Starbucks to Make a Comeback

Starbucks is not giving up. Its first attempt to penetrate Israel failed miserably, but the coffee house chain is trying again. The company has hired MAN Properties Real Estate Consultants to handle a deployment strategy for branches, and it is looking around for a partner-manager. MAN Properties declined to comment.

The Dan chain, which has 12 hotels in Israel, also had thought that Starbucks might like to return. A hotel industry source said that talks with Dan had been very preliminary, but the chain decided Starbucks would be non-core. Dan refused to comment for this report.

The chair of the Coffee Association and owner of Ilan's chain of cafes, Ilan Shenhav, said that everywhere in the world, Starbucks operates through partnerships with a local body that can contribute its experience. Starbucks usually owns only 20 percent of the business, leaving the other 80 percent to the local partner, although Starbucks retains an option to buy up to 50 percent of the business.

Starbucks left Israel in April 2003 with its tail between its legs, and its partnership with the Delek Group was dismantled. Delek had invested $17 million in the venture, and wrote off NIS 7 million in its 2002 financial statement.

The start of the venture had looked promising: Delek and Starbucks planned to establish 80 outlets in five years with a $30 million investment. Delek owned 80.5 percent of the partnership, and Starbucks had an option to increase its share to 50 percent.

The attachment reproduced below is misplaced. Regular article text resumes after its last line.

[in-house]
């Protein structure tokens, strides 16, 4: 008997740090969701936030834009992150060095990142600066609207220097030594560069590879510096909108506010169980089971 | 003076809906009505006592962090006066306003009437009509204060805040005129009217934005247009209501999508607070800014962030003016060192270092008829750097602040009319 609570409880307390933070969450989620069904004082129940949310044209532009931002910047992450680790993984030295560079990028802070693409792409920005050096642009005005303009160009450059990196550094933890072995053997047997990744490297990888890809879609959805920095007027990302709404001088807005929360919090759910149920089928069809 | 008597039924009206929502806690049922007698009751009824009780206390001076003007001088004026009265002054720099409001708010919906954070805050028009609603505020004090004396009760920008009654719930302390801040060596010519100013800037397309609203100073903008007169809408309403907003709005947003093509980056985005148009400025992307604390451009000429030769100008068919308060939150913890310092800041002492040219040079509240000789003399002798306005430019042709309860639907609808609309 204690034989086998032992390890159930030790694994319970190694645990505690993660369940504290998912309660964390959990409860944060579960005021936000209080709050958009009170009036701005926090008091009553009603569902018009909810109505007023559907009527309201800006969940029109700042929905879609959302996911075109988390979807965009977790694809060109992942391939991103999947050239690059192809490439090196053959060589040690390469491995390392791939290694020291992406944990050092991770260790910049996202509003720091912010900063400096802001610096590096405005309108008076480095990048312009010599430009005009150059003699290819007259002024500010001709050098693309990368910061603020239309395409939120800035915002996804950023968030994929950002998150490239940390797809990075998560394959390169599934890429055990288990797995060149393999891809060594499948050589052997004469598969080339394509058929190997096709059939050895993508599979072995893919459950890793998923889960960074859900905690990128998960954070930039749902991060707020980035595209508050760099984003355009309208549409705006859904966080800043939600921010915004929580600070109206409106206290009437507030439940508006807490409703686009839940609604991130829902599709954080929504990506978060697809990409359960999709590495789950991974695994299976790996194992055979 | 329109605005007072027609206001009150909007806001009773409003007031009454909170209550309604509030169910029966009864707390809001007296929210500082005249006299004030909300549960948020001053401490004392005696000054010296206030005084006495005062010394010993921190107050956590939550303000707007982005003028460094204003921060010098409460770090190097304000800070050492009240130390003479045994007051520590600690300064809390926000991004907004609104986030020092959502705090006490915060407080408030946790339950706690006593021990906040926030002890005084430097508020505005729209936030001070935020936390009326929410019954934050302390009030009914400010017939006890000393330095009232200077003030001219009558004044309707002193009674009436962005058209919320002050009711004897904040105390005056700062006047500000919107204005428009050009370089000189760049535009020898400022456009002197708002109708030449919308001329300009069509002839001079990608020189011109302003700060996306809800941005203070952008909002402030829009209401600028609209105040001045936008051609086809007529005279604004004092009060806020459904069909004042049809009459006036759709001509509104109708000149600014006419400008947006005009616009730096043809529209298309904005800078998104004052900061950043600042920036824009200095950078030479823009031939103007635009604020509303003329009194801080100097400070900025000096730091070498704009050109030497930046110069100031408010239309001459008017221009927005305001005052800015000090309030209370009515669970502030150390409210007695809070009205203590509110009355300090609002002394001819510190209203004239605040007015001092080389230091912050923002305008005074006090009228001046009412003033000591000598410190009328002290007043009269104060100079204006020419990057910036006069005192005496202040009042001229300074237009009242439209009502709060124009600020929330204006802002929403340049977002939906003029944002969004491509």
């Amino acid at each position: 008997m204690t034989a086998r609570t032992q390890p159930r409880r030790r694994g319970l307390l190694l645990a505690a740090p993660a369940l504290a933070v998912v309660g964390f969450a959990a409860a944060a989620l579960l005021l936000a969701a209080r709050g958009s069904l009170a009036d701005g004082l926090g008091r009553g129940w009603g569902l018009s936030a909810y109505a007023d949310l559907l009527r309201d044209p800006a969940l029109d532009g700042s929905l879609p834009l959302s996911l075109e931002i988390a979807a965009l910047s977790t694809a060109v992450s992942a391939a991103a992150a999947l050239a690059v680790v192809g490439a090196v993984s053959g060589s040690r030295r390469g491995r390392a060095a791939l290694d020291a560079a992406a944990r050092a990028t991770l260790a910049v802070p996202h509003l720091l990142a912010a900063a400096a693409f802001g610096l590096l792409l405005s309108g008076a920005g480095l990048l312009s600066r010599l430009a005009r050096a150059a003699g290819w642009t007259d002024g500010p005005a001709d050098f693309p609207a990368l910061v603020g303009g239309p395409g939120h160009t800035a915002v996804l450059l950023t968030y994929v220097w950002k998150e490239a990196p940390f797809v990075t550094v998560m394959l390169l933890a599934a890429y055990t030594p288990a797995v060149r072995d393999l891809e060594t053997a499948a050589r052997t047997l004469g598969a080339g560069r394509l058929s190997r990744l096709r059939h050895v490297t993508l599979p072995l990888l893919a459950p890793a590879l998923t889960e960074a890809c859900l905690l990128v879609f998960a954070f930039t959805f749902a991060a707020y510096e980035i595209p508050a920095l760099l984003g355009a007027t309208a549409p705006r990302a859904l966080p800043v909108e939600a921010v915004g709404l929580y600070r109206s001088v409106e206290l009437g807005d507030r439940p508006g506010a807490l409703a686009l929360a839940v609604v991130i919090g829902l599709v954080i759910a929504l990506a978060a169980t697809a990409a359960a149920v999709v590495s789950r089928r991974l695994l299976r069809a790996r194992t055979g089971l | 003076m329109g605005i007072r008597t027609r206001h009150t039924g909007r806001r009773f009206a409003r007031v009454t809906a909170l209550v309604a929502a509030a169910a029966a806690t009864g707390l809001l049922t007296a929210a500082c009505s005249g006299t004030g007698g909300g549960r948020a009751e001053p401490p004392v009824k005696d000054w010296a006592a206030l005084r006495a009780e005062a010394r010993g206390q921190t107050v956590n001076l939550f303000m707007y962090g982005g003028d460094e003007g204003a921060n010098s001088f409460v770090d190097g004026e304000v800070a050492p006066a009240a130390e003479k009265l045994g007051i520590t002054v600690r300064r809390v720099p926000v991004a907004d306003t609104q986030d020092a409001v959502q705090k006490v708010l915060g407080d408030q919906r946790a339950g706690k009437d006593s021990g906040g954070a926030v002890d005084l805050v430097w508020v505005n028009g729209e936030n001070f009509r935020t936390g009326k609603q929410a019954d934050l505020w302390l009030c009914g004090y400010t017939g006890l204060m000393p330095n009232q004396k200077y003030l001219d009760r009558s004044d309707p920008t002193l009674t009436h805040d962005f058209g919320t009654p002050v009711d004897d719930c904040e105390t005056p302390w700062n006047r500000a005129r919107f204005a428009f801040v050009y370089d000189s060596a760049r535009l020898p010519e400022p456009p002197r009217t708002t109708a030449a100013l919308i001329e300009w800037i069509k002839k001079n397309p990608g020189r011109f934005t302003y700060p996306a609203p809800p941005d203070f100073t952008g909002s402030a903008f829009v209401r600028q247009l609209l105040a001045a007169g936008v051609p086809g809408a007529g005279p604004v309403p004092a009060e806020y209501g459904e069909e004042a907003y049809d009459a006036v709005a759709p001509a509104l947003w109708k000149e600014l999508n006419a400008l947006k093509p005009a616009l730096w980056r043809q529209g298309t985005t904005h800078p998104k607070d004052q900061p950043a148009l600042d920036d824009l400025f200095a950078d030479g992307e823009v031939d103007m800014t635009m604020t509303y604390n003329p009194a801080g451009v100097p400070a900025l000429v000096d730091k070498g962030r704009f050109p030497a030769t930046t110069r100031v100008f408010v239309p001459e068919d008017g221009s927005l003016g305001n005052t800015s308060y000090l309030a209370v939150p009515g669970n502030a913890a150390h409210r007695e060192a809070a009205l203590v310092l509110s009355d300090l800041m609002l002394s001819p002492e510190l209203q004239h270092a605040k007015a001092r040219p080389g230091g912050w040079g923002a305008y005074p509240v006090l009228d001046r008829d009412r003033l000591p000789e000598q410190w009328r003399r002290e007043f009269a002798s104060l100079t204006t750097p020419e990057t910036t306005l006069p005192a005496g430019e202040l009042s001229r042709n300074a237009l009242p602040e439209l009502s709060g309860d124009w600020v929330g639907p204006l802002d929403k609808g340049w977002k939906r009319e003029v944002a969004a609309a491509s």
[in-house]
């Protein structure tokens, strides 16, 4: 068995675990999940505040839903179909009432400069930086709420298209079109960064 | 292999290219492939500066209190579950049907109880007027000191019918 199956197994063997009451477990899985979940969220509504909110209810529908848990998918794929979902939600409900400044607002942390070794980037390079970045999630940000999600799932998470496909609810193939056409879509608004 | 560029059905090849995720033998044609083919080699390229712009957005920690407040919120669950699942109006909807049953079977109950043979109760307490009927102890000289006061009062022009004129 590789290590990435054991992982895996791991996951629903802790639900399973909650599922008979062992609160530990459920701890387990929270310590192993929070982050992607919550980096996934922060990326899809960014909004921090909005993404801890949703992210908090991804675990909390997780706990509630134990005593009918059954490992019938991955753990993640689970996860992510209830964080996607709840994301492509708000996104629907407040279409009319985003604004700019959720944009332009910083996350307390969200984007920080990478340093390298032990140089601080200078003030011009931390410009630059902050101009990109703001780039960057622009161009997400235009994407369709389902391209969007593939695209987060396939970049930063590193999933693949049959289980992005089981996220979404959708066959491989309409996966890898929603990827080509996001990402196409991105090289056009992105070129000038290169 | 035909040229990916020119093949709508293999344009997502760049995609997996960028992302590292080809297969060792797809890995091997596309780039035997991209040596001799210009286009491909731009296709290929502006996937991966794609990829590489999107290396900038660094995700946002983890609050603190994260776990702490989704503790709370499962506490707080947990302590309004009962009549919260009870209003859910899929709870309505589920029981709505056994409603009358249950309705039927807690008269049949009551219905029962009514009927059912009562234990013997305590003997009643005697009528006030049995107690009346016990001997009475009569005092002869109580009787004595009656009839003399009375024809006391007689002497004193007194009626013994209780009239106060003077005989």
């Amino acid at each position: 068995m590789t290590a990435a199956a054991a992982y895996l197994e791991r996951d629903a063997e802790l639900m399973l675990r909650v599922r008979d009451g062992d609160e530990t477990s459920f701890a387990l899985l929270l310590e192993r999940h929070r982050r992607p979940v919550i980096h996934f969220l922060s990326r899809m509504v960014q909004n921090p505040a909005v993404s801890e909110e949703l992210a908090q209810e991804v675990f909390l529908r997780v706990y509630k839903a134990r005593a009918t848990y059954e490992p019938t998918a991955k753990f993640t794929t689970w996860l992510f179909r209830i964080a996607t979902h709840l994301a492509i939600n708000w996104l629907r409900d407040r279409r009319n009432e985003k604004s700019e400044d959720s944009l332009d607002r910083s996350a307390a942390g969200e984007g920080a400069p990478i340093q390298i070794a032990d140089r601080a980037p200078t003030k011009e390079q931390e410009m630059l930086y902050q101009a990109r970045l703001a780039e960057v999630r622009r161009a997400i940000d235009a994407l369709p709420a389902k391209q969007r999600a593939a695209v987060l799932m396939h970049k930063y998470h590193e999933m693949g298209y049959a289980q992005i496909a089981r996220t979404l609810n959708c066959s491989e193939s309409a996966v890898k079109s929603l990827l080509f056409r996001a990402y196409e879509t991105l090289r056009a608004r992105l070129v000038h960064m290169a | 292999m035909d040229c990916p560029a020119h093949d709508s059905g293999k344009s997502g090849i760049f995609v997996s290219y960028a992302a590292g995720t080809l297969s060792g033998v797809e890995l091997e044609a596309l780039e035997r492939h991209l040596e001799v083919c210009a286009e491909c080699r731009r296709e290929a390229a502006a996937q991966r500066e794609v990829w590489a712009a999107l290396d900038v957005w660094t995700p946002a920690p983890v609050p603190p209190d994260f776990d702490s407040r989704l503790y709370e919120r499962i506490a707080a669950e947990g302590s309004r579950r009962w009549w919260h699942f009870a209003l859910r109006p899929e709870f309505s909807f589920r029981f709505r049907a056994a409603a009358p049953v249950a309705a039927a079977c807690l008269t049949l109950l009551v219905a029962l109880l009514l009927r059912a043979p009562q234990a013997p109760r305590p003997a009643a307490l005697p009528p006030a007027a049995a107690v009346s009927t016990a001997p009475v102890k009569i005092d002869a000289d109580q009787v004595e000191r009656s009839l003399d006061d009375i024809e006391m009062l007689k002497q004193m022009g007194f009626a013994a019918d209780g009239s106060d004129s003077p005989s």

In their official closure announcement, Starbucks and Delek placed blamed on the country's security situation. But they ignored the fact that other chains, like Ilan's, Arcaffe and Cafe Joe, simply hired guards. At first, times were tough but eventually they flourished anew.

When Starbucks arrived, Cafe Joe had six branches - now it has 22. Arcaffe also had six at the time, and now has 26, while Ilan's has doubled its stores to 12 outlets. Aroma has more than 50 branches. Their spread will make it all the harder for Starbucks to wedge its way in. Almost every mall already has a coffee shop and so do the country's main streets.

Starbucks had always said it would return regardless of the fate of its Delek partnership. But this time, it had better factor in the taste of the Israeli consumer of coffee, who simply did not like the chain's coffee the last time around. Israelis have become used to the taste of Italian coffee. And it has to get over the bad name it left behind when it threw in the towel the last time around, Shenhav said.

No comment could be obtained from Starbucks for this article.